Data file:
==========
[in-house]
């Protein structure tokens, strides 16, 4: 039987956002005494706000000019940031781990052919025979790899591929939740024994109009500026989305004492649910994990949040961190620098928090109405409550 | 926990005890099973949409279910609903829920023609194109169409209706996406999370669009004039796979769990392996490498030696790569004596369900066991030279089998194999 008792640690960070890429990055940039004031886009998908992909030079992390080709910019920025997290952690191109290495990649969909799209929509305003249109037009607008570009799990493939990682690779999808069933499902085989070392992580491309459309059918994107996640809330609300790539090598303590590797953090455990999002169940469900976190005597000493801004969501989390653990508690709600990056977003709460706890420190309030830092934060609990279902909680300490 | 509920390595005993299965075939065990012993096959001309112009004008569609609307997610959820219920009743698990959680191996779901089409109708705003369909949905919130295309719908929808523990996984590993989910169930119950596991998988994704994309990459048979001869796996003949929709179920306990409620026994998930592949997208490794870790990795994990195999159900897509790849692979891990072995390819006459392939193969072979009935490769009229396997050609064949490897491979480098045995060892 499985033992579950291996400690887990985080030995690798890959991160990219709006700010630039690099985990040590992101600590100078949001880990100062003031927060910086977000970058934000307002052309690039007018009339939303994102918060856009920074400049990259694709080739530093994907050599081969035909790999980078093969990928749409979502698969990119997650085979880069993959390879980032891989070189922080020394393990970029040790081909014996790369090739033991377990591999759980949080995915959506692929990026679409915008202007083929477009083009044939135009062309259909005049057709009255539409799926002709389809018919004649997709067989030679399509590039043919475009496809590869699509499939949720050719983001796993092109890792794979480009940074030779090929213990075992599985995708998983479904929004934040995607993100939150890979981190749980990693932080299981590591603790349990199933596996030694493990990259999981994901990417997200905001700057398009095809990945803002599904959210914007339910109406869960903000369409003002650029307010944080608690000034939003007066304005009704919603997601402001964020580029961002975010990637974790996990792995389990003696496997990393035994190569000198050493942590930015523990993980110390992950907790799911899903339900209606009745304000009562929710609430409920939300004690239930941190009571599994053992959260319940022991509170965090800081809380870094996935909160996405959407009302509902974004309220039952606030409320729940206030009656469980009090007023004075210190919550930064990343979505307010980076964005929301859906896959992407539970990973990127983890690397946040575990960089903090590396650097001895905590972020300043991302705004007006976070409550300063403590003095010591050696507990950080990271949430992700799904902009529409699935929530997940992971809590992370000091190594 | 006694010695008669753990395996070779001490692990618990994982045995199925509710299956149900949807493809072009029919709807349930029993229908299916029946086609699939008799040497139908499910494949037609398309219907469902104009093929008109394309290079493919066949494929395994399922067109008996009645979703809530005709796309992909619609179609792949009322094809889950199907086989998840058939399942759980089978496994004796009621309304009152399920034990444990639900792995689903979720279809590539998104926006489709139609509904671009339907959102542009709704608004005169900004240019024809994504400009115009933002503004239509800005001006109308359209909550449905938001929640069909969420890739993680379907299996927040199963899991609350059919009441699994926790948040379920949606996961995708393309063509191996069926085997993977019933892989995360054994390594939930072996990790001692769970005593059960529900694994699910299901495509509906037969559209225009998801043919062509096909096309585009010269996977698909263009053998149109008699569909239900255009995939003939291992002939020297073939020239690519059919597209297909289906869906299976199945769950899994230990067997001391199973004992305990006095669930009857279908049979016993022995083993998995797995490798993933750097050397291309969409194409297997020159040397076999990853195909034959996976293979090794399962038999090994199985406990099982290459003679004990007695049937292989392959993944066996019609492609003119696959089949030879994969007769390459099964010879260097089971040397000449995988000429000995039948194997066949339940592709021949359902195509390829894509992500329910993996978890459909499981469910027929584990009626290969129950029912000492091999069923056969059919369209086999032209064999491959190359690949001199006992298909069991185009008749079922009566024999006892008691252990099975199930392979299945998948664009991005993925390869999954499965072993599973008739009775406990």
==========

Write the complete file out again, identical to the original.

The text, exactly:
[in-house]
């Protein structure tokens, strides 16, 4: 039987956002005494706000000019940031781990052919025979790899591929939740024994109009500026989305004492649910994990949040961190620098928090109405409550 | 926990005890099973949409279910609903829920023609194109169409209706996406999370669009004039796979769990392996490498030696790569004596369900066991030279089998194999 008792640690960070890429990055940039004031886009998908992909030079992390080709910019920025997290952690191109290495990649969909799209929509305003249109037009607008570009799990493939990682690779999808069933499902085989070392992580491309459309059918994107996640809330609300790539090598303590590797953090455990999002169940469900976190005597000493801004969501989390653990508690709600990056977003709460706890420190309030830092934060609990279902909680300490 | 509920390595005993299965075939065990012993096959001309112009004008569609609307997610959820219920009743698990959680191996779901089409109708705003369909949905919130295309719908929808523990996984590993989910169930119950596991998988994704994309990459048979001869796996003949929709179920306990409620026994998930592949997208490794870790990795994990195999159900897509790849692979891990072995390819006459392939193969072979009935490769009229396997050609064949490897491979480098045995060892 499985033992579950291996400690887990985080030995690798890959991160990219709006700010630039690099985990040590992101600590100078949001880990100062003031927060910086977000970058934000307002052309690039007018009339939303994102918060856009920074400049990259694709080739530093994907050599081969035909790999980078093969990928749409979502698969990119997650085979880069993959390879980032891989070189922080020394393990970029040790081909014996790369090739033991377990591999759980949080995915959506692929990026679409915008202007083929477009083009044939135009062309259909005049057709009255539409799926002709389809018919004649997709067989030679399509590039043919475009496809590869699509499939949720050719983001796993092109890792794979480009940074030779090929213990075992599985995708998983479904929004934040995607993100939150890979981190749980990693932080299981590591603790349990199933596996030694493990990259999981994901990417997200905001700057398009095809990945803002599904959210914007339910109406869960903000369409003002650029307010944080608690000034939003007066304005009704919603997601402001964020580029961002975010990637974790996990792995389990003696496997990393035994190569000198050493942590930015523990993980110390992950907790799911899903339900209606009745304000009562929710609430409920939300004690239930941190009571599994053992959260319940022991509170965090800081809380870094996935909160996405959407009302509902974004309220039952606030409320729940206030009656469980009090007023004075210190919550930064990343979505307010980076964005929301859906896959992407539970990973990127983890690397946040575990960089903090590396650097001895905590972020300043991302705004007006976070409550300063403590003095010591050696507990950080990271949430992700799904902009529409699935929530997940992971809590992370000091190594 | 006694010695008669753990395996070779001490692990618990994982045995199925509710299956149900949807493809072009029919709807349930029993229908299916029946086609699939008799040497139908499910494949037609398309219907469902104009093929008109394309290079493919066949494929395994399922067109008996009645979703809530005709796309992909619609179609792949009322094809889950199907086989998840058939399942759980089978496994004796009621309304009152399920034990444990639900792995689903979720279809590539998104926006489709139609509904671009339907959102542009709704608004005169900004240019024809994504400009115009933002503004239509800005001006109308359209909550449905938001929640069909969420890739993680379907299996927040199963899991609350059919009441699994926790948040379920949606996961995708393309063509191996069926085997993977019933892989995360054994390594939930072996990790001692769970005593059960529900694994699910299901495509509906037969559209225009998801043919062509096909096309585009010269996977698909263009053998149109008699569909239900255009995939003939291992002939020297073939020239690519059919597209297909289906869906299976199945769950899994230990067997001391199973004992305990006095669930009857279908049979016993022995083993998995797995490798993933750097050397291309969409194409297997020159040397076999990853195909034959996976293979090794399962038999090994199985406990099982290459003679004990007695049937292989392959993944066996019609492609003119696959089949030879994969007769390459099964010879260097089971040397000449995988000429000995039948194997066949339940592709021949359902195509390829894509992500329910993996978890459909499981469910027929584990009626290969129950029912000492091999069923056969059919369209086999032209064999491959190359690949001199006992298909069991185009008749079922009566024999006892008691252990099975199930392979299945998948664009991005993925390869999954499965072993599973008739009775406990």